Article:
- ‘Doctor’ Regularly Appearing on National TV is a Fake, Says Texas AG
- UPS Rates Set to Climb in 2015
- Are Your Car’s Airbags Safe?
- 5 Lies Retailers Tell (And How to Avoid Falling for Them)
- How to Lose the Most Money Possible When You Buy a Car
- Security Expert: Uninstall Your Flashlight App Immediately
- Bank With Citibank? You’re About to Pay a Lot More
- FTC: ‘Free’ Products Aren’t Free
Buying a home is still the American dream, even after the worst housing bust in our nation’s history. But with mortgages becoming harder to get, home-buying can easily become a nightmare – especially for first-timers.
Buying the right house at the right price with the right financing requires a thorough understanding of the local market, the home-buying process, and the facts on funding. If you don’t have this knowledge, no problem. Just build a team that does.
We recently sat down with an experienced mortgage broker and real estate agent and asked what qualities they would look for in their peers. For their advice on how to pick people you can trust, watch the video below. Then read on for more advice.
The mortgage pro
As you saw in the video, the first person you need – unless you’re rich enough to pay cash – is a mortgage expert. A mortgage professional will find out how much mortgage you qualify for based on your credit, and offer advice if your credit needs help. Once you’ve got that credit score as high as possible, they’ll take you through the pre-approval process so you’ll be ready to pull the trigger when you find that perfect home.
Your mortgage expert’s job is to provide you with three numbers: the mortgage amount you’re able to qualify for, the cash you’ll need to close, and the monthly payments you’ll ultimately pay. Mortgage pro Rob Hurst says, “Once you know and accept those three numbers, you’re more comfortable writing a contract” because you know exactly what you’re getting into.
So how do you pick a mortgage pro? Here’s Hurst’s advice:
- Talk to several. “I would get three good-faith estimates from three different reliable lenders and compare and shop in terms of rates and fees,” Hurst says.
- Be wary. “I would ask if there’s any upfront fees,” Hurst suggests. He adds that the company he works for doesn’t collect anything until the buyer has a contract, and that “anybody who wants a higher-than-normal application fee or up-front fee, I would stay away from them.”
- Ask questions. While interest rates and fees are obviously important, so is working with someone experienced. So do what you (hopefully) do with any professional before hiring them: Ask about experience. The paperwork involved in closing a mortgage loan can be daunting, and problems aren’t uncommon. Someone who’s done 1,000 transactions is better than someone who’s done 10. And if possible, sit across the desk from them. “It would mean a lot to me as a buyer to have that face-to-face interaction,” Hurst says.
- Get recommendations. Ask your real estate agent for recommendations – they should know who’s good. “Let’s say there are two [mortgage professionals] that are identical,” Hurst says. “If one of those two has a relationship with my agent, that’s the one I’d pick.”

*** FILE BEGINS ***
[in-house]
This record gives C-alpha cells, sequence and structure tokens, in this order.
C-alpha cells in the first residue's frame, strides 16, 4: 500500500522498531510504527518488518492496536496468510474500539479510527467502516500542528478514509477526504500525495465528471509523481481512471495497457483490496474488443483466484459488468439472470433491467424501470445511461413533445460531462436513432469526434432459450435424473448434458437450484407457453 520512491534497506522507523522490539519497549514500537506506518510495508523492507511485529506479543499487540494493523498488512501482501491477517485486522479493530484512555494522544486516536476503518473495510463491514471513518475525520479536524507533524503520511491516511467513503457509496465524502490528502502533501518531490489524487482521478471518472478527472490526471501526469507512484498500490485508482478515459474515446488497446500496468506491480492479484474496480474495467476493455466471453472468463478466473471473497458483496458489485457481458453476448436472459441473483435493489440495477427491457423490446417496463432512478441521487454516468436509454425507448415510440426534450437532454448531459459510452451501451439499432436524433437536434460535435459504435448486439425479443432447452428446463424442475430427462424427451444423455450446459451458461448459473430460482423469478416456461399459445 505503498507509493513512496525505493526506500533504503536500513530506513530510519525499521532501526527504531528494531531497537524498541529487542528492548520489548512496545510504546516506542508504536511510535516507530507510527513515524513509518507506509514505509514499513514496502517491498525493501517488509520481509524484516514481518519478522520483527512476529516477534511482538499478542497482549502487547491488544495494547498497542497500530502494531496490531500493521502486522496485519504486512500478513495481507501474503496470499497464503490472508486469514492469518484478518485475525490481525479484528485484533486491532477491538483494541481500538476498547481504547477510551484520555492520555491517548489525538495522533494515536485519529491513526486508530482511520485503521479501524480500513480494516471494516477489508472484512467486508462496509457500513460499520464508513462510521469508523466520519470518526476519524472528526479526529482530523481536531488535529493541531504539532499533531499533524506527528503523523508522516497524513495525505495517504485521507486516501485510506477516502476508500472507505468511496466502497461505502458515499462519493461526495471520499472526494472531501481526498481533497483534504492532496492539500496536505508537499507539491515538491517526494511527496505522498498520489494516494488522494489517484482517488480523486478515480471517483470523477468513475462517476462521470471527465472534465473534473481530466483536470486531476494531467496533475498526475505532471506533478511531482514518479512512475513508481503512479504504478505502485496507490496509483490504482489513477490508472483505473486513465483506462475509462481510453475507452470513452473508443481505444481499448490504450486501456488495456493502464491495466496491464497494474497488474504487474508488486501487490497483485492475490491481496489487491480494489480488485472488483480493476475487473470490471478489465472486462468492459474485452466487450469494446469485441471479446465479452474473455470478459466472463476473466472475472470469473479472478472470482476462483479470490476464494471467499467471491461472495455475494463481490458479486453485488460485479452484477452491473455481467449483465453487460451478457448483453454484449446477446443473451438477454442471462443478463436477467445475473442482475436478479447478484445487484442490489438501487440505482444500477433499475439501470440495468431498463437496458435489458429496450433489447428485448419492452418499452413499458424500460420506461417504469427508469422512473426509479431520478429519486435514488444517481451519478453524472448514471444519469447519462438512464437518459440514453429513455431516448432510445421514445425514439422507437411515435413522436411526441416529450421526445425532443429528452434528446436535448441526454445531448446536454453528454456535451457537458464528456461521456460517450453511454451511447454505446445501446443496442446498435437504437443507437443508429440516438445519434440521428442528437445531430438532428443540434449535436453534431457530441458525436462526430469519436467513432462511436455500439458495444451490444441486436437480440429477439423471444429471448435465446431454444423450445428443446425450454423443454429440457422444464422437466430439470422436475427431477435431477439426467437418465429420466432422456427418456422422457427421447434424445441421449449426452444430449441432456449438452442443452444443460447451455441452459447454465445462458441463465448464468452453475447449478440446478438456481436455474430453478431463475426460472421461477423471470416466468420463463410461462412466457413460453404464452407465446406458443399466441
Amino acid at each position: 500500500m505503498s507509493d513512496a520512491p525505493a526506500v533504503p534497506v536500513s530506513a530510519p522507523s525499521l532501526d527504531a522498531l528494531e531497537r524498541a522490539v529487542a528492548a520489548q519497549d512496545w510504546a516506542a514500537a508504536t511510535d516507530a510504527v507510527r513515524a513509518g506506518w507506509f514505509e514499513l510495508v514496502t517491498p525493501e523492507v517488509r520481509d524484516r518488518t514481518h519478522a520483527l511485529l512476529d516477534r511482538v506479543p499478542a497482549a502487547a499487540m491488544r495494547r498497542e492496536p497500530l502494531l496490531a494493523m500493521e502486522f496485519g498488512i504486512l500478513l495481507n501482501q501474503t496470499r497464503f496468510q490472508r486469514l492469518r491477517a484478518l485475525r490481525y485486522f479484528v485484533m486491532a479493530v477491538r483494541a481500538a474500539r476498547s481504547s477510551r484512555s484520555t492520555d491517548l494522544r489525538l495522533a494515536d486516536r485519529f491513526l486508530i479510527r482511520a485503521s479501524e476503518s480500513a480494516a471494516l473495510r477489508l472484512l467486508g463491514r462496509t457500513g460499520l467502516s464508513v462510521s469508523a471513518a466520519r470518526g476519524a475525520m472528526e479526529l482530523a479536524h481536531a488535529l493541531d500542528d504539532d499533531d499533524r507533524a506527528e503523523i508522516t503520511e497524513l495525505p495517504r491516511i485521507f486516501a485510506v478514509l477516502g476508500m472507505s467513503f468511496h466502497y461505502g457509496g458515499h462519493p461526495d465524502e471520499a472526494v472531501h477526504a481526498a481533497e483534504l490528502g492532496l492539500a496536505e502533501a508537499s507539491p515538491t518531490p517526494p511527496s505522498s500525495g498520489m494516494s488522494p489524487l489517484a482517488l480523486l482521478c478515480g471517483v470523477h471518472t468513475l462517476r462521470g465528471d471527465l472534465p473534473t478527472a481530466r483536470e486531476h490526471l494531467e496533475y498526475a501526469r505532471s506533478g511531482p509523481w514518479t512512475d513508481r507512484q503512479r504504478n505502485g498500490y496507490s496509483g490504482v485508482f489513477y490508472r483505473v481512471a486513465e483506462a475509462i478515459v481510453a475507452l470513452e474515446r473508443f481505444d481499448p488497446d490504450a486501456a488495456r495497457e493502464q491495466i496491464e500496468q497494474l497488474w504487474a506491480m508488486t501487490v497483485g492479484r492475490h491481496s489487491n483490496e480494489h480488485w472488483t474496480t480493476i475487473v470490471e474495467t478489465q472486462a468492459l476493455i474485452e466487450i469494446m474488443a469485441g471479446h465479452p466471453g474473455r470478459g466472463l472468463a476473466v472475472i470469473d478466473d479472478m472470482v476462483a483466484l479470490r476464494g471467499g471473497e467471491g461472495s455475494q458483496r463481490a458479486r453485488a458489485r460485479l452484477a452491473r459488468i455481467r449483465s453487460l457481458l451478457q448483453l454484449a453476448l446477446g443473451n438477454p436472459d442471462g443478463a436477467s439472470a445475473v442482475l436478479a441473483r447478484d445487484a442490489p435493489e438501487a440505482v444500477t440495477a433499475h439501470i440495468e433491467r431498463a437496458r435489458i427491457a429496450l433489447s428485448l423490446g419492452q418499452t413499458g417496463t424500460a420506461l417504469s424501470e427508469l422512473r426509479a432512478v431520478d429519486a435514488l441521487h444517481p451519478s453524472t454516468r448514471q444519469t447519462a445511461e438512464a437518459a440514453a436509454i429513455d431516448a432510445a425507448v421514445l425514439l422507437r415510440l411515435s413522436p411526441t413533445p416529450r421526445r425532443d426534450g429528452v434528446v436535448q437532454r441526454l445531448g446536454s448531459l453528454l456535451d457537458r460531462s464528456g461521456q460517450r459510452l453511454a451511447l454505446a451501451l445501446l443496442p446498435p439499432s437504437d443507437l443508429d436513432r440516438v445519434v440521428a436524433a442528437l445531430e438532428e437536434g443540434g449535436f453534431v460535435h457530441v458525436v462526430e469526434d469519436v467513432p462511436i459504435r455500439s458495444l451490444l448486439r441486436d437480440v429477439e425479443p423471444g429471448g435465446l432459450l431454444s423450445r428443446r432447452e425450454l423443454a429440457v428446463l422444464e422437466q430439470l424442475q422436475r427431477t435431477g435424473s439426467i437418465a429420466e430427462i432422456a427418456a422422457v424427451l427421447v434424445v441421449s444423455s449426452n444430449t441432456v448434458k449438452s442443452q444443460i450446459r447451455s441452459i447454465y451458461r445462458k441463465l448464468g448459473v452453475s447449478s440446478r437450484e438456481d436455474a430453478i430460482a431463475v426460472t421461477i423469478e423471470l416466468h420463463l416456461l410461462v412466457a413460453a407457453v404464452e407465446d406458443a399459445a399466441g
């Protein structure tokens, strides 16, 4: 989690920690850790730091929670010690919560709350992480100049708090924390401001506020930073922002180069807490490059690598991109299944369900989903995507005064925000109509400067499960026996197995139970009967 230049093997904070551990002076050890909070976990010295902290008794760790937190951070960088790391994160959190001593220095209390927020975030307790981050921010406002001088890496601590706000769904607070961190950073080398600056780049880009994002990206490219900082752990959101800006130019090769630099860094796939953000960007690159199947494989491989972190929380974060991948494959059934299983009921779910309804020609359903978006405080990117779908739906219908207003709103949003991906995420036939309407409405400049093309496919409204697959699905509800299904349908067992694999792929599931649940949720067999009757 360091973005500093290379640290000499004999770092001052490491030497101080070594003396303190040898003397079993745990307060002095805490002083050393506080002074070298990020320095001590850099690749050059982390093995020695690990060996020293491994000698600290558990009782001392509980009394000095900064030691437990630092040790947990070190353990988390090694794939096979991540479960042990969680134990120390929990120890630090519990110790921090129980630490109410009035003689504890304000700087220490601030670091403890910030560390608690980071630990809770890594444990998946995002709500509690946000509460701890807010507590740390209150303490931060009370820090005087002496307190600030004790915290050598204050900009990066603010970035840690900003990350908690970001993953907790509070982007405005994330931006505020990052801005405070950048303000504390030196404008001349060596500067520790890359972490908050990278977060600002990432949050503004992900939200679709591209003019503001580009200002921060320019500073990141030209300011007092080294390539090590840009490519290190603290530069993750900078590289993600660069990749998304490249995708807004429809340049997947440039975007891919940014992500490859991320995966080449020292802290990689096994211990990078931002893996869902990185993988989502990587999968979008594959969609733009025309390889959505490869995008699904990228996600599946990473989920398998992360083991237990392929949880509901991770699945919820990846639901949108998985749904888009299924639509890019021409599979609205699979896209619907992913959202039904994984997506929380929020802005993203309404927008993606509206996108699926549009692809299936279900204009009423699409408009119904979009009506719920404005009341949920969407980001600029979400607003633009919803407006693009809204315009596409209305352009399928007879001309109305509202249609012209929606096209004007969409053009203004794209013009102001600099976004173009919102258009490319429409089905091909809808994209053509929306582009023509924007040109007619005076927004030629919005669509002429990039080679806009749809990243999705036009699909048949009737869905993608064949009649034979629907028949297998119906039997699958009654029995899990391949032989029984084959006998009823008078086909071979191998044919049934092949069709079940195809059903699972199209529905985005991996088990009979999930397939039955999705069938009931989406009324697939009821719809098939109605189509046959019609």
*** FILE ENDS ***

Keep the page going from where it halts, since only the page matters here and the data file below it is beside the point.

Of course, recommendations work both ways – a local mortgage professional may be able to help you find a good real estate agent too.
The real estate agent
A real estate agent isn’t essential: You can buy a house directly from an owner. And many buyers like it that way, since that saves the seller thousands in commissions, which means a potentially lower price.
But a good real estate agent can help in major ways. Real estate agent Denny Grimes says, “A lot can go wrong, from an appraisal issue, to a negotiation issue, to an inspection issue… Everything along the way can cost the buyer a percent or two, and that adds up.” Having someone to help you find the right house at the right price may well be worth it, if you find the right one. Grimes’ advice:
- Ask open-ended questions. Aside from asking about experience and recent transactions – both critical – Grimes says he would quiz the agent with open-ended questions. “I would ask, ‘Please give me your evaluation of the market.’ If they start to spout headlines versus local data, or they’re a little bit uncomfortable with that question, that suggests to me they have not adapted to local market dynamics,” Grimes says.
- Focus on qualifications, not personality. Everyone wants to deal with someone they feel comfortable with, but take comfort from winning credentials, not a winning smile. “For a lot of people, it’s relationship-based instead of professionally based,” Grimes says. “The best agent for you may not be your best friend.”
- Request referrals. In addition to asking mortgage pros and agents about each other, get in touch with past customers. The personal feedback, along with the sheer number of referrals they offer, may say something about the agent’s experience. “If you’re looking for a pedigree, I can provide more satisfied customers than probably any other agent in town,” Grimes says. “If you ask for a satisfied customer and they only have one on their list – and it happens to be their mom – you might want to look elsewhere.”
Bottom line? Team-building is the foundation of any successful venture. The more your team knows, the less you have to know. The more trustworthy they are, the less stressed you are.
For more on the home-buying process, check out some of our other recent stories: